Public E-mails Shuttle Info to News Sites

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By: Anick Jesdanun, AP Internet Writer

(AP) The Internet is serving as a nexus and bulletin board for Columbia shuttle disaster information as the public shares digital photos and eyewitness accounts with NASA and news organizations.

NASA established an e-mail address at for people to submit images and text. The space agency also made provisions for people to send photos and video using a more complex procedure called file transfer protocol (FTP).

News sites have also been getting a rich trove of contributions from readers.

The jointly run Web sites for The Dallas Morning News, WFAA-TV, and the cable news station TXCN have created a searchable database with those contributions and planned to make it available as early as Tuesday, said Tim Buss, the sites’ creative director.

“So many people sent us information, we almost owe it to people to get the information out there,” Buss said. “It helps people understand where people have found debris. It gives people more information about their area.”

Personal eyewitness accounts from readers in the coverage area can offer “more of a human touch than a short story that appears later that afternoon or night on the Web site,” Buss added.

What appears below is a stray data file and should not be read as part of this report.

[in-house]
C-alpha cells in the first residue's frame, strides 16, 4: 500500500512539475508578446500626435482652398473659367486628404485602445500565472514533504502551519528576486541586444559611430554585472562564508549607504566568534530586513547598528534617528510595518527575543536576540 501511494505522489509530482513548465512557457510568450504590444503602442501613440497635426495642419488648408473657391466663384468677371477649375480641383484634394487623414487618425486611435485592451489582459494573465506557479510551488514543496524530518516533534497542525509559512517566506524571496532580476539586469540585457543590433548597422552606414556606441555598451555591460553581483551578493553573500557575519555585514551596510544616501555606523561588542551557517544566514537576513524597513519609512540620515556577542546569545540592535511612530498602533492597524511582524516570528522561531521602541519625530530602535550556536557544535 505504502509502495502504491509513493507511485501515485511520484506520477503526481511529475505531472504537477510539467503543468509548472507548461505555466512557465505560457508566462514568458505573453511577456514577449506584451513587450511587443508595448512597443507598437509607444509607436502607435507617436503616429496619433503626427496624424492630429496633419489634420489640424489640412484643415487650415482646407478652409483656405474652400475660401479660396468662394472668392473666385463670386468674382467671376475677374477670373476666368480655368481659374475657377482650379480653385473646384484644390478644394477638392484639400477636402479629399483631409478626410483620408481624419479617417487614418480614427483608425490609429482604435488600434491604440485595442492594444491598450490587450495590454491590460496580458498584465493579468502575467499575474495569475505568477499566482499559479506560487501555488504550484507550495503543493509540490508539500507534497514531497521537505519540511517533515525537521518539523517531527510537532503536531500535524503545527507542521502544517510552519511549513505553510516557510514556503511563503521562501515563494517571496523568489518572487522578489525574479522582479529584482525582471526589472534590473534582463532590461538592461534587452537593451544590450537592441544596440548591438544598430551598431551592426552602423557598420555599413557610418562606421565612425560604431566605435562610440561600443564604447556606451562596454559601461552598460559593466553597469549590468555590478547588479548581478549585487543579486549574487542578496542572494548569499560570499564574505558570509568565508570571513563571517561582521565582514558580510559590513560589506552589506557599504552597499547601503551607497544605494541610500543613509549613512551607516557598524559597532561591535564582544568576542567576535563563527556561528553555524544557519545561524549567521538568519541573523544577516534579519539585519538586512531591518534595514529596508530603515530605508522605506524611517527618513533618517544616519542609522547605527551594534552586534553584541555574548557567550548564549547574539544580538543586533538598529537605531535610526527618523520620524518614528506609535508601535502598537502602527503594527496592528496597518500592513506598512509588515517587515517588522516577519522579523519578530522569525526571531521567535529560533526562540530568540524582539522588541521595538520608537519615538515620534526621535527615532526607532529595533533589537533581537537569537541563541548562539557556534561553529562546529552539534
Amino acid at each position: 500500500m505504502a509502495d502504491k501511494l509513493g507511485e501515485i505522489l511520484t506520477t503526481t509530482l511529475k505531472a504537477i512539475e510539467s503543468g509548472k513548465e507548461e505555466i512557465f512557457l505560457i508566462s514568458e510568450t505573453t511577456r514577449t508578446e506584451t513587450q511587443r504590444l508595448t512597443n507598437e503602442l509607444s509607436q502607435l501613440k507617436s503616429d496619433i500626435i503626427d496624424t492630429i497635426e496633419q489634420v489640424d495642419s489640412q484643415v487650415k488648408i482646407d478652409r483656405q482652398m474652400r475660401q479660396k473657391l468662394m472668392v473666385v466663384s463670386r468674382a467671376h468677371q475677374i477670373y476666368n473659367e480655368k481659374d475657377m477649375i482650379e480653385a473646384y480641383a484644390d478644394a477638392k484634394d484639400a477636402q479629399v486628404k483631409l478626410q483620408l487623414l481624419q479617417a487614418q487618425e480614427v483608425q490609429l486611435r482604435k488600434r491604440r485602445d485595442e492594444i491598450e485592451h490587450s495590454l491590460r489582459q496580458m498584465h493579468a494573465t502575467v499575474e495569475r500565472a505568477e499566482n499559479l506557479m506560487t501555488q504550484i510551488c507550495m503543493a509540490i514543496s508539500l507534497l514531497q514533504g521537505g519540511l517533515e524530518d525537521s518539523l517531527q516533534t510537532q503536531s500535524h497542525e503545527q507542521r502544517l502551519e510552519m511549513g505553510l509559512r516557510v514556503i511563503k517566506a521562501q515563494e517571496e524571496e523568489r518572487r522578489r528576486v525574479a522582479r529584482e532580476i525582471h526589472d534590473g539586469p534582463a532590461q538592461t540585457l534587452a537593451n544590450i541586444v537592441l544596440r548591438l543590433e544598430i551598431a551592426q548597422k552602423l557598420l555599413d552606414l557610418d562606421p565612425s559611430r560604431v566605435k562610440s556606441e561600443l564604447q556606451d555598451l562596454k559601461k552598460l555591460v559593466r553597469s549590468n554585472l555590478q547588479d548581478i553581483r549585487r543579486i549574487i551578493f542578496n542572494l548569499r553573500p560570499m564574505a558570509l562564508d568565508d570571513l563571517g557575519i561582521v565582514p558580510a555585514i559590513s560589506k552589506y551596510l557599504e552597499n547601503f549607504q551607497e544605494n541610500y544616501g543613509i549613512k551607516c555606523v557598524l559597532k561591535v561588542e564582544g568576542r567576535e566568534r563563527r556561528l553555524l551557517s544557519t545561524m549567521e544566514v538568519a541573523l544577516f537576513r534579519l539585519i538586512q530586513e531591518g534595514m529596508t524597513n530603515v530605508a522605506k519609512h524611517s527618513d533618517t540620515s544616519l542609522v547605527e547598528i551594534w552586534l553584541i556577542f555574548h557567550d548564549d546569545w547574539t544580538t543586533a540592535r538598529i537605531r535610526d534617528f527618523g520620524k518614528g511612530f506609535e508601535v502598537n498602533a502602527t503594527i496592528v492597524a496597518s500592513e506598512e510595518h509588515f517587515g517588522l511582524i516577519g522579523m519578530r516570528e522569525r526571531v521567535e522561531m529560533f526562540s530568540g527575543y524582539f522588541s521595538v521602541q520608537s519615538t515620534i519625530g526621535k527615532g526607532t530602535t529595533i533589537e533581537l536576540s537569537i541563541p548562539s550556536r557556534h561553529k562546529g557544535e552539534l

The sites are also creating new e-mail addresses, including, specifically for future contributions, Buss said. So far, the sites have received dozens of photos, maps, and links to personal Web sites with video., a Web site devoted to space news, “received hundreds if not thousands of e-mail, from ‘I think I saw it overhead’ to lots of condolences,” said Anthony Duignan-Cabrera, the New York-based site’s managing editor. “People have created folk art and poetry.”

Contributions allowed reporters to write about the disaster long before NASA officials provided details, he said, though the unsolicited accounts do have a downside. Aware of the possibility of hoaxes and misunderstandings, Duignan-Cabrera said reporters had to make phone calls and take other steps to corroborate the accounts. “We only wrote stuff we knew we could verify,” he said.

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